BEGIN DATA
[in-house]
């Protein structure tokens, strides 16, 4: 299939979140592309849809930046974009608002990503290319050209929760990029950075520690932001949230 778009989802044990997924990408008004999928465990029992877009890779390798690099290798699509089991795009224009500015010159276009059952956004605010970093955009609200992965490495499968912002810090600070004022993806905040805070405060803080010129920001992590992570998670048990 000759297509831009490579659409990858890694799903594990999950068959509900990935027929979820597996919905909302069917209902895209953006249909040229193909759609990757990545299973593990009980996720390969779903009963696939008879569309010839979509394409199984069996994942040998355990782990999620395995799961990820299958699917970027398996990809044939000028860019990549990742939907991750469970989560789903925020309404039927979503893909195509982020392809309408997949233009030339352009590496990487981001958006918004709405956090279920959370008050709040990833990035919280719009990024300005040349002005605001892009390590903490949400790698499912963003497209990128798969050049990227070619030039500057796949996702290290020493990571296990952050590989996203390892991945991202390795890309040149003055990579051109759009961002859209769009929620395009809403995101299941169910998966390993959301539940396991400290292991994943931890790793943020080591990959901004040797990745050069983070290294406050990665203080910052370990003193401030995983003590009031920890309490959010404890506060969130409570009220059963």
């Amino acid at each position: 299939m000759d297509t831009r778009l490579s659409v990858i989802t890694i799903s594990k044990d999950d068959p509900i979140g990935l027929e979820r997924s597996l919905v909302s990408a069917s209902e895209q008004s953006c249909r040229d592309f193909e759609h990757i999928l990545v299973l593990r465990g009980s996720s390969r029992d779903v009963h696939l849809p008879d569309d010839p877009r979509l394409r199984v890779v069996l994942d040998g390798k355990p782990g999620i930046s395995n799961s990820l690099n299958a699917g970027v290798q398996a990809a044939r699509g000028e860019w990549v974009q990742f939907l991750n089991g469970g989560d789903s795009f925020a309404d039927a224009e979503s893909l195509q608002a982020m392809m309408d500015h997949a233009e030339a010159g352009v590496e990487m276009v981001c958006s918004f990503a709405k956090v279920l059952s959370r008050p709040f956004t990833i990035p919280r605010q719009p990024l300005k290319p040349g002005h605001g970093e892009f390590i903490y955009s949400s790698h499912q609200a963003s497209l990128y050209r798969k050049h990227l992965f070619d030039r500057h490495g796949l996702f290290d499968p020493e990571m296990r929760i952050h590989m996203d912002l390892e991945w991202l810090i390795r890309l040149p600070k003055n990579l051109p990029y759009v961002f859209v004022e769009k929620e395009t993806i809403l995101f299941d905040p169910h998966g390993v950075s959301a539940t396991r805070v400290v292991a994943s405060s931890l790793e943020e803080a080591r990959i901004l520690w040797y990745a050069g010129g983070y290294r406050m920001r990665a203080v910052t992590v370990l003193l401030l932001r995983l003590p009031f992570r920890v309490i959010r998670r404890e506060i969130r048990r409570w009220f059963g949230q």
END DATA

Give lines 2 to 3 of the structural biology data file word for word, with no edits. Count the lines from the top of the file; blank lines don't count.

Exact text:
């Protein structure tokens, strides 16, 4: 299939979140592309849809930046974009608002990503290319050209929760990029950075520690932001949230 778009989802044990997924990408008004999928465990029992877009890779390798690099290798699509089991795009224009500015010159276009059952956004605010970093955009609200992965490495499968912002810090600070004022993806905040805070405060803080010129920001992590992570998670048990 000759297509831009490579659409990858890694799903594990999950068959509900990935027929979820597996919905909302069917209902895209953006249909040229193909759609990757990545299973593990009980996720390969779903009963696939008879569309010839979509394409199984069996994942040998355990782990999620395995799961990820299958699917970027398996990809044939000028860019990549990742939907991750469970989560789903925020309404039927979503893909195509982020392809309408997949233009030339352009590496990487981001958006918004709405956090279920959370008050709040990833990035919280719009990024300005040349002005605001892009390590903490949400790698499912963003497209990128798969050049990227070619030039500057796949996702290290020493990571296990952050590989996203390892991945991202390795890309040149003055990579051109759009961002859209769009929620395009809403995101299941169910998966390993959301539940396991400290292991994943931890790793943020080591990959901004040797990745050069983070290294406050990665203080910052370990003193401030995983003590009031920890309490959010404890506060969130409570009220059963």
């Amino acid at each position: 299939m000759d297509t831009r778009l490579s659409v990858i989802t890694i799903s594990k044990d999950d068959p509900i979140g990935l027929e979820r997924s597996l919905v909302s990408a069917s209902e895209q008004s953006c249909r040229d592309f193909e759609h990757i999928l990545v299973l593990r465990g009980s996720s390969r029992d779903v009963h696939l849809p008879d569309d010839p877009r979509l394409r199984v890779v069996l994942d040998g390798k355990p782990g999620i930046s395995n799961s990820l690099n299958a699917g970027v290798q398996a990809a044939r699509g000028e860019w990549v974009q990742f939907l991750n089991g469970g989560d789903s795009f925020a309404d039927a224009e979503s893909l195509q608002a982020m392809m309408d500015h997949a233009e030339a010159g352009v590496e990487m276009v981001c958006s918004f990503a709405k956090v279920l059952s959370r008050p709040f956004t990833i990035p919280r605010q719009p990024l300005k290319p040349g002005h605001g970093e892009f390590i903490y955009s949400s790698h499912q609200a963003s497209l990128y050209r798969k050049h990227l992965f070619d030039r500057h490495g796949l996702f290290d499968p020493e990571m296990r929760i952050h590989m996203d912002l390892e991945w991202l810090i390795r890309l040149p600070k003055n990579l051109p990029y759009v961002f859209v004022e769009k929620e395009t993806i809403l995101f299941d905040p169910h998966g390993v950075s959301a539940t396991r805070v400290v292991a994943s405060s931890l790793e943020e803080a080591r990959i901004l520690w040797y990745a050069g010129g983070y290294r406050m920001r990665a203080v910052t992590v370990l003193l401030l932001r995983l003590p009031f992570r920890v309490i959010r998670r404890e506060i969130r048990r409570w009220f059963g949230q």